The CPI, the government's most closely watched measure of inflation, is used to adjust the monthly payments of 38 million Social Security beneficiaries, 20 million food stamp recipients, 3.5 million federal retirees and at least 8.5 million workers covered by collective bargaining contracts that link wage increases to CPI increases.
Even the amount of taxes we pay is affected because the CPI is used each year to adjust rates to prevent inflation-induced tax increases known as ''bracket-creep.''
In studying government data, everyone from the National Academy of Sciences to the National Association of Business Economists has reached the same conclusion -- there are serious problems regarding the accuracy and usefulness of the statistics.
A survey last year of NABE members found 72 percent were unhappy with the quality of government data, up from 61 percent the year before. Retail sales, GNP and merchandise trade reports were identified as the worst offenders.
Michael Boskin, chairman of the president's Council of Economic Advisers and head of an administration statistics task force exploring the issue, said deteriorating statistics partly reflect a more complex economy.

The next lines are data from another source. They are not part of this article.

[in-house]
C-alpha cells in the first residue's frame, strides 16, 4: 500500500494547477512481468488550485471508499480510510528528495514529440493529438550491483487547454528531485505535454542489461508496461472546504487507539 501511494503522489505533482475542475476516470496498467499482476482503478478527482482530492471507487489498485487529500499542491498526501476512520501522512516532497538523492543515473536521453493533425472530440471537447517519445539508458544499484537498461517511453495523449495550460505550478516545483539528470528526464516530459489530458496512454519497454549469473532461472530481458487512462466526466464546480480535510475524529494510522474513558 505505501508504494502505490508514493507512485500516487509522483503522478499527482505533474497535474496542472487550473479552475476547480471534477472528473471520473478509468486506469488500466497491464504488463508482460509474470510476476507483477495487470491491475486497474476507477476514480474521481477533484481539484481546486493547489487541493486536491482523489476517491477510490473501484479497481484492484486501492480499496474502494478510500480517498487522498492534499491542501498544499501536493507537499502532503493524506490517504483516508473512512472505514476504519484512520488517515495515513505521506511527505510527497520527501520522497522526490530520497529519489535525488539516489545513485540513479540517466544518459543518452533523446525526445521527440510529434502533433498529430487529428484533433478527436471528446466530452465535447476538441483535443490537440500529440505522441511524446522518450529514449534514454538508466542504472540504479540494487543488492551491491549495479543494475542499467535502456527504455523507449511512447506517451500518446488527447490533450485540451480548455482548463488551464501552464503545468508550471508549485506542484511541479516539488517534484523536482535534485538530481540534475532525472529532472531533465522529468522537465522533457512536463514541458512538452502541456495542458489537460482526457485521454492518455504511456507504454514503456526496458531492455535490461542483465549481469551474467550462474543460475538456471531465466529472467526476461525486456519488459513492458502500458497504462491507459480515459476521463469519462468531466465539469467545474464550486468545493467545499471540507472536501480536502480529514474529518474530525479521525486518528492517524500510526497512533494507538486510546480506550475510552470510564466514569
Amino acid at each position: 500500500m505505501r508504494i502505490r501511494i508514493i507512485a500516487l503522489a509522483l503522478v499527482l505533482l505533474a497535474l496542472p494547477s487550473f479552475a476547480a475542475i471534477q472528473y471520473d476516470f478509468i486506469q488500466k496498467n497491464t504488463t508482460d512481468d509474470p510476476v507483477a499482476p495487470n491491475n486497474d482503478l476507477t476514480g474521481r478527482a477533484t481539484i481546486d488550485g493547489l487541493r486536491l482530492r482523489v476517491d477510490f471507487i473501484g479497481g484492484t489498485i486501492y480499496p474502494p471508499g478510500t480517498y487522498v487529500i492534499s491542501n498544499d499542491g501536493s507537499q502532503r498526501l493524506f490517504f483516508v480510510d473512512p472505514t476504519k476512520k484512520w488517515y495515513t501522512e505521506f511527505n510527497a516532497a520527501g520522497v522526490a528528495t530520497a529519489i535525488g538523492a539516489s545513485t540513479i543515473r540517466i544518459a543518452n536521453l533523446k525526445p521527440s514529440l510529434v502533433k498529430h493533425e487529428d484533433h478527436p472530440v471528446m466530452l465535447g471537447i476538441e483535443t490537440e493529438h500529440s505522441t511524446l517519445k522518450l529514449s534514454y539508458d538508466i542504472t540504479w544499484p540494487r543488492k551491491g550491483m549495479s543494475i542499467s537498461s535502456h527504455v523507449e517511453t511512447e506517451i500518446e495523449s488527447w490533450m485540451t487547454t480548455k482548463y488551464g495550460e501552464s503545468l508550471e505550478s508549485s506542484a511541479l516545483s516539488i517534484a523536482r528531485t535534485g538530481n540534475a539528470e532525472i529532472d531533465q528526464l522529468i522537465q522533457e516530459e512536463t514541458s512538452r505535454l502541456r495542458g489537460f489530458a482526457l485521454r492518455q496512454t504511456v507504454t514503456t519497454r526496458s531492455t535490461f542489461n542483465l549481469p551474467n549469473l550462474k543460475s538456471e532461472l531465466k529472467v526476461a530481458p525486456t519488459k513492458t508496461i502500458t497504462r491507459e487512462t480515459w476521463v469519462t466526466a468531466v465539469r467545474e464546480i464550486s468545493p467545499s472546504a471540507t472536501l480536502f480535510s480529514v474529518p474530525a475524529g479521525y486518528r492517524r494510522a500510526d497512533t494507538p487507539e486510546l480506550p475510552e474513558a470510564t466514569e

''When we as a nation produced mostly things like steel and bushels of wheat, output was easy to count,'' Boskin said. ''Tons of steel and bushels of wheat.''
But today, in an economy where 75 percent of the output is in service industries, ranging from banks and hospitals to fast-food franchises and video rental outlets, output is more difficult to measure.
How, for example, Boskin asked, do you assign a value to the increased output and productivity from an innovation such as 24-hour teller machines?
Many economists, however, believe a complex economy is only partly to blame for the slump in data reliability. In their view, the bigger culprit was the Reagan administration. Budget cuts forced staff reductions at the statistics agencies and cut into the research needed to keep sampling techniques current with a changing economy.
Former Commerce Undersecretary Robert Ortner, who oversaw the work at the Census Bureau and the Bureau of Economic Analysis during the Reagan administration, says austere budgets during this time did have an effect.